Things to Do in Canada
Dedicated to the rehabilitation and protection of Canada’s native wildlife, the BC Wildlife Park in Kamloops is home to over 200 animals, including Arctic wolves, bison, and cougars, most of which have been rescued. Visitors can engage in activities ranging from observing grizzly bear feedings to holding a snake.
Built between 1826 and 1832 to offer secure passage for British ships from Montreal, the Rideau Canal—a UNESCO World Heritage Site—is an engineering masterpiece. It extends for 126 miles (202 kilometers) between Ottawa and Kingston. Ottawa’s most visited stretch lures boaters, cyclists, and strollers in summer, and ice skaters in winter.
Stretching over 56 hectares of Howe Sound, North America’s southernmost fjord, the Porteau Cove Provincial Park makes a tranquil retreat from nearby Vancouver, and is renowned for its diverse array of marine life. Taking its name from the French ‘Porte d’Eau’ or ‘Water’s Gate’, the protected area offers a serene expanse of ocean, fringed by a pebble beach and dotted with campsites, swimming spots and lookout points.
While holidaymakers come for the glittering waters and dramatic sunsets, the star attraction lies beneath the ocean – an underwater playground for scuba divers, with artificial reefs, sunken shipwrecks and a diver’s float providing habitats for a colorful population of starfish, anemone and octopus. Windsurfing, kayaking, canoeing and boat tours are also popular activities.
A concentrated cluster of grand government buildings overlooking the Ottawa River, Parliament Hill is the centerpiece of Downtown Ottawa. At the heart of the complex is Centre Block, a neo-Gothic riot of greening copper turrets, stone-carved gargoyles, and pointed arches built around a soaring central campanile (bell tower) known as the Peace Tower. Parliament Hill is not just a pretty sight; it’s also home to Canada’s most important democratic institutions, including the Library of Parliament and the chambers of the House of Commons and the Senate.
The biggest ski resort in North America and mountain host of the 2010 Winter Olympics, Whistler-Blackcomb Mountains feature 8,171 acres (3,306 hectares) of terrain and over 200 trails. With lift-accessed mountain biking, hiking, and more in the spring, summer, and fall, Whistler-Blackcomb is a world-class resort year-round.
Grand and powerful Niagara Falls is actually composed of three sets of falls: American Falls, Bridal Veil Falls, and Horseshoe Falls (also known as Canadian Falls). Combined these cascades have the highest flow rate of any waterfall in the world—more than a million bathtubs of water plummet over the edge every second. The falls straddle the border of Canada and the United States, and while they’re wildly impressive from both sides, here’s how to have a Niagara adventure from the Canadian side.
Higher than Niagara Falls, the impressive Montmorency Falls stand 272 feet (83 meters) tall and serve as the centerpiece of Montmorency Falls Park (Parc de la Chute-Montmorency). The site is a year-round destination for visitors to Quebec City and Montreal, offering an array of outdoor activities and the stunning sight of the falls, which form at the mouth of the Montmorency River and drop over a cliff into the St. Lawrence River.
With its vivid aquamarine waters and impressive backdrop of jagged, glacier-studded peaks, Maligne Lake has visitors to the Canadian Rockies reaching for their cameras. The glacier-fed lake is the largest in Jasper National Park. Tiny tree-topped Spirit Island stands in the middle of the lake and is the subject of countless postcards.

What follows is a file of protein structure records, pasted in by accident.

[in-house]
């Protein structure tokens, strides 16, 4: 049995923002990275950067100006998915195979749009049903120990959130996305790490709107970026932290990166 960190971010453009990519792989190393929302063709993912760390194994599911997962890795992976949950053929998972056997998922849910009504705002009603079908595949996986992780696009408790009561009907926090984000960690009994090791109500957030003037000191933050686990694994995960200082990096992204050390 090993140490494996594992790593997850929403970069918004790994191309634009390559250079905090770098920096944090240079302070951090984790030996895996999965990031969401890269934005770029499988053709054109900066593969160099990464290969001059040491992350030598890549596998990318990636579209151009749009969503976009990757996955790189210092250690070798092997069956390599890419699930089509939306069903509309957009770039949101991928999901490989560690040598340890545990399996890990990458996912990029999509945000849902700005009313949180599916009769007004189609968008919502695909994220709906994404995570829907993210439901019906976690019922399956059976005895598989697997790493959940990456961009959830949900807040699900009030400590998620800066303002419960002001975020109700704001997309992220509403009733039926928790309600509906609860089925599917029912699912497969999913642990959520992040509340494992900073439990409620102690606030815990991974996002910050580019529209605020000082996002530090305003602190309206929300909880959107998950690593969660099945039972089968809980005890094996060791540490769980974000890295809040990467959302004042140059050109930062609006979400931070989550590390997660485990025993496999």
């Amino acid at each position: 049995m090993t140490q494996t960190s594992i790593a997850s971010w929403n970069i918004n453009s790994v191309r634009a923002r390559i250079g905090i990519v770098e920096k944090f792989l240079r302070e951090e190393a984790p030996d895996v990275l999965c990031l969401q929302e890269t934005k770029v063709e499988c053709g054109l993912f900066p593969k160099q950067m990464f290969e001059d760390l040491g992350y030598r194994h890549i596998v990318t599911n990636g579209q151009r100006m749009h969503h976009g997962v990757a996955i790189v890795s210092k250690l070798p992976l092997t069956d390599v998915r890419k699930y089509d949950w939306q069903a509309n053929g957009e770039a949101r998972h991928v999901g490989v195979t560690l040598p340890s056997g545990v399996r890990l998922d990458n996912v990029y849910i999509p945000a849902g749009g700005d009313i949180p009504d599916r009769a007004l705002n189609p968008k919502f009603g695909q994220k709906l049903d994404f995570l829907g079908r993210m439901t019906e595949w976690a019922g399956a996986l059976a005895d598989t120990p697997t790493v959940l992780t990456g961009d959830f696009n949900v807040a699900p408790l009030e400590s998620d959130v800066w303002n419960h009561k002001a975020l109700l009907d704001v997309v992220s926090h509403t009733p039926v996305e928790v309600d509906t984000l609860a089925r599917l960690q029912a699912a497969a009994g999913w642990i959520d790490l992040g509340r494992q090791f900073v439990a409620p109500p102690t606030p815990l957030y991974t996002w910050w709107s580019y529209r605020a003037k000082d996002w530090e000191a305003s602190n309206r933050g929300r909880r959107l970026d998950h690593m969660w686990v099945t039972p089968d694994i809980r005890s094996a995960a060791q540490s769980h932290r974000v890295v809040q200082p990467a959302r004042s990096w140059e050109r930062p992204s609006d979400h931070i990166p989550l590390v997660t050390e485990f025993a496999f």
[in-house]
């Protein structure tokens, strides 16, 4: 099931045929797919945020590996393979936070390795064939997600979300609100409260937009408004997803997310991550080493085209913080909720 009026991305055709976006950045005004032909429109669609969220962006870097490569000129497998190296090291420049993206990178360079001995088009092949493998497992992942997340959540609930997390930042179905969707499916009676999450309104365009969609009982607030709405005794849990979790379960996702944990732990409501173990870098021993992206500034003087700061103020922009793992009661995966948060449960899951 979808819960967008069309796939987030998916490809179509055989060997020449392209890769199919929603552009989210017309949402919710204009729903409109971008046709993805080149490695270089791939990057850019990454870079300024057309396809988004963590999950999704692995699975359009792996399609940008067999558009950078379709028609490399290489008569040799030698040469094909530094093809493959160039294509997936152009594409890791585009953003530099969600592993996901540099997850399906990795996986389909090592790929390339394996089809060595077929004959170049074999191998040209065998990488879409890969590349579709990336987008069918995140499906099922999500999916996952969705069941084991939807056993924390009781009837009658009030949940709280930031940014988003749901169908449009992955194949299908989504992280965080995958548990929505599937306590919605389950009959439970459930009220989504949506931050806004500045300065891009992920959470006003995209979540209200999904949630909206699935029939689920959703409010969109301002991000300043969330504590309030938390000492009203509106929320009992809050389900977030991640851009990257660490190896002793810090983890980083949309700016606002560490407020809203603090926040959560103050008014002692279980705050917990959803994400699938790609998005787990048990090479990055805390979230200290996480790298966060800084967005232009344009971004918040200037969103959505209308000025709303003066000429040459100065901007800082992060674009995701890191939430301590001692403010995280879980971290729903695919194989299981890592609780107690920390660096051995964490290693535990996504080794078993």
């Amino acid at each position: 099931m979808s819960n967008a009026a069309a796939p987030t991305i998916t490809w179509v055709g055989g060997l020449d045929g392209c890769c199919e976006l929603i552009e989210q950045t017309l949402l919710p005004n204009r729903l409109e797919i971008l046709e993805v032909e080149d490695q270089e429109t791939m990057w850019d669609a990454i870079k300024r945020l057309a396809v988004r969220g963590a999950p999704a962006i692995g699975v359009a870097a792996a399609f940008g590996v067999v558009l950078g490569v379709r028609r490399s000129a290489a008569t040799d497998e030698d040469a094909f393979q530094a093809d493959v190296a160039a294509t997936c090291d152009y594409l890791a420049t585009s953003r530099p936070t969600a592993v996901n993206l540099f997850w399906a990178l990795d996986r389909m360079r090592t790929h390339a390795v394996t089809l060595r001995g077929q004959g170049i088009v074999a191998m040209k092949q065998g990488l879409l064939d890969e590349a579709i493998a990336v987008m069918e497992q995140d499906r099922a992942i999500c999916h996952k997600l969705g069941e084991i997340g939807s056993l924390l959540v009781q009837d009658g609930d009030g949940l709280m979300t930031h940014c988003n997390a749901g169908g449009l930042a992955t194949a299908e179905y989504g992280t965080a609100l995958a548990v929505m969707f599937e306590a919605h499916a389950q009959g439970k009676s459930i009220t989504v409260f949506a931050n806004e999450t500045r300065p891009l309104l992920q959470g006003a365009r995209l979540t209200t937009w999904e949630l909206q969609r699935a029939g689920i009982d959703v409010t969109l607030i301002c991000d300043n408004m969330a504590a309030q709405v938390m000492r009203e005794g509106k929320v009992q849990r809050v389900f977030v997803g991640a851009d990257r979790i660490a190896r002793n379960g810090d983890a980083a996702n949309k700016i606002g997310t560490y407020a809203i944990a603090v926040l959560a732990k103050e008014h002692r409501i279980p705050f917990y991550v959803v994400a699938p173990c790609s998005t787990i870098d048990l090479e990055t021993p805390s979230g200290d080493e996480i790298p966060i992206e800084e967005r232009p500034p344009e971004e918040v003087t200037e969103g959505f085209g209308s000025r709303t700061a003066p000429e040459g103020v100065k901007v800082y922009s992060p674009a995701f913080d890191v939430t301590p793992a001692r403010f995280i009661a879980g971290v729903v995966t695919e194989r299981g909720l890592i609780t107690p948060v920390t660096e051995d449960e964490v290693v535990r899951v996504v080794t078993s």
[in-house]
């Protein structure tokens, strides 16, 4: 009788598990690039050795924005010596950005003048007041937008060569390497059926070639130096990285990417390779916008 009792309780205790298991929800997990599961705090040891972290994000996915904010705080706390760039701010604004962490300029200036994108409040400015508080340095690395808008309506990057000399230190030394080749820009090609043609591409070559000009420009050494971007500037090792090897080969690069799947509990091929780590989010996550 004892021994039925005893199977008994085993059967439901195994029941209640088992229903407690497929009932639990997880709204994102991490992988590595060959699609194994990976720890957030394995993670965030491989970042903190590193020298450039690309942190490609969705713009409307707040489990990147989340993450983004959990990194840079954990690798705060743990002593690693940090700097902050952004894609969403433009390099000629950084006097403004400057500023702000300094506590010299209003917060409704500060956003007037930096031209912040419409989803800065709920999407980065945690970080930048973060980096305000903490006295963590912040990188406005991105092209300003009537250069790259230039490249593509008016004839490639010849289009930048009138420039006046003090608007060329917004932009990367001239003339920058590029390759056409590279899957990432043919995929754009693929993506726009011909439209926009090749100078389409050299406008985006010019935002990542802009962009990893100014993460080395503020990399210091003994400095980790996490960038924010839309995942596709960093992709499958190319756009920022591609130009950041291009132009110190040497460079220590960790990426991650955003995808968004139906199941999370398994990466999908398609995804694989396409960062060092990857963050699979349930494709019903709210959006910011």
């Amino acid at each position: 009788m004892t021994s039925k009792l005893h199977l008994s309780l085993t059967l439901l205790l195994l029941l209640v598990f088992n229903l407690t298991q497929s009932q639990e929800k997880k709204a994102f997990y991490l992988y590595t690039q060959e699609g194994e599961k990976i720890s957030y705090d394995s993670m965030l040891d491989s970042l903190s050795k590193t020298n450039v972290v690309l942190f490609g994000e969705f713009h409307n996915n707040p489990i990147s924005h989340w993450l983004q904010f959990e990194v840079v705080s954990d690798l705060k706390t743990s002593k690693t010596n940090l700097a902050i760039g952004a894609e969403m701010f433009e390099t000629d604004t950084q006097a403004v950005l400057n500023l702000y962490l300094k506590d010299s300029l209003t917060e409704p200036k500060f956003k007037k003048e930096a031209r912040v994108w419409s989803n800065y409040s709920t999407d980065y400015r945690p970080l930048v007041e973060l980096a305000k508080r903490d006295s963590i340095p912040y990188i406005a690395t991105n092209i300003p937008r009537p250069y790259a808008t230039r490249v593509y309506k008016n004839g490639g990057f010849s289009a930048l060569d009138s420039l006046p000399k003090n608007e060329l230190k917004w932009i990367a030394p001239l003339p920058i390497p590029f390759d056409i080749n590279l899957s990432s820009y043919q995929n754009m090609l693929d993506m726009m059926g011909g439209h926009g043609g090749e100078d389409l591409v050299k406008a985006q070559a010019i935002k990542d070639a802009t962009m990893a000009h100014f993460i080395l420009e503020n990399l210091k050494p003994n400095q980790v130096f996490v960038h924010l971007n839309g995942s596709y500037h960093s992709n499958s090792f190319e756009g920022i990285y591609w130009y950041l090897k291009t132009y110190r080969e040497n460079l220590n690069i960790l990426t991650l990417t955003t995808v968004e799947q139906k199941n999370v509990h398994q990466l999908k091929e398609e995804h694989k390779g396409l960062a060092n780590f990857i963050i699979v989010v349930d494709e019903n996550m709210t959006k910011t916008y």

The Athabasca River originates from the Columbia Glacier on the Columbia Icefield in Jasper National Park in Alberta, Canada. The Athabasca River is Alberta’s largest undammed river and the second-longest river overall in the province. It travels almost 1,000 miles (1,500 km) northeast across Alberta, and drains into Lake Athabasca in the northeast. The Athabasca runs through the glaciers and snow-covered mountains of Alberta’s Jasper National Park, considered to be one of the most beautiful areas in the Canadian Rocky Mountains. The river is accessible by both road and by rail from all major centers in Alberta and British Columbia. The river offers excellent canoeing, rafting, kayaking, and hiking with all of the usually services and facilities that are usually found in Canada’s national parks. Beautiful waterfalls and trails to explore abound along the river, and it would be an excellent “home base” for a couple of days for any campers wanting to explore more of Jasper National Park.
For many visitors to Toronto, this needle-like telecommunications tower—often seen from the airplane window—is their first glimpse of the city. When it was erected in 1976, the CN Tower was the world’s tallest freestanding structure. Though it no longer holds that title, it is still the tallest tower in Canada, and the spectacular views from its observation decks are second to none.
More Things to Do in Canada
While Niagara Falls is justifiably famous for the force of nature that is the falls themselves, the Floral Clock is one of several other impressive attractions in the area. Comprising thousands of colorful plants and flowers, the clock blooms from spring to fall. It’s a fun photo opportunity, especially for nature lovers and avid gardeners.
Butchart Gardens, established in 1904, treat visitors to an enchanting floral show that changes with the seasons. Covering 55 acres (22 hectares) on Vancouver Island in British Columbia, the botanical space is intricately laid out into separate themed gardens with landscaping that impresses and inspires gardeners and nature lovers alike.
Named for its intense shades of emerald green water, it’s no big surprise that Emerald Lake is considered a must-see destination along Yukon’s southern Klondike Highway. It’s easy to access, too, as it’s literally best viewed from a roadside pullout just 12 kilometers north of Carcross.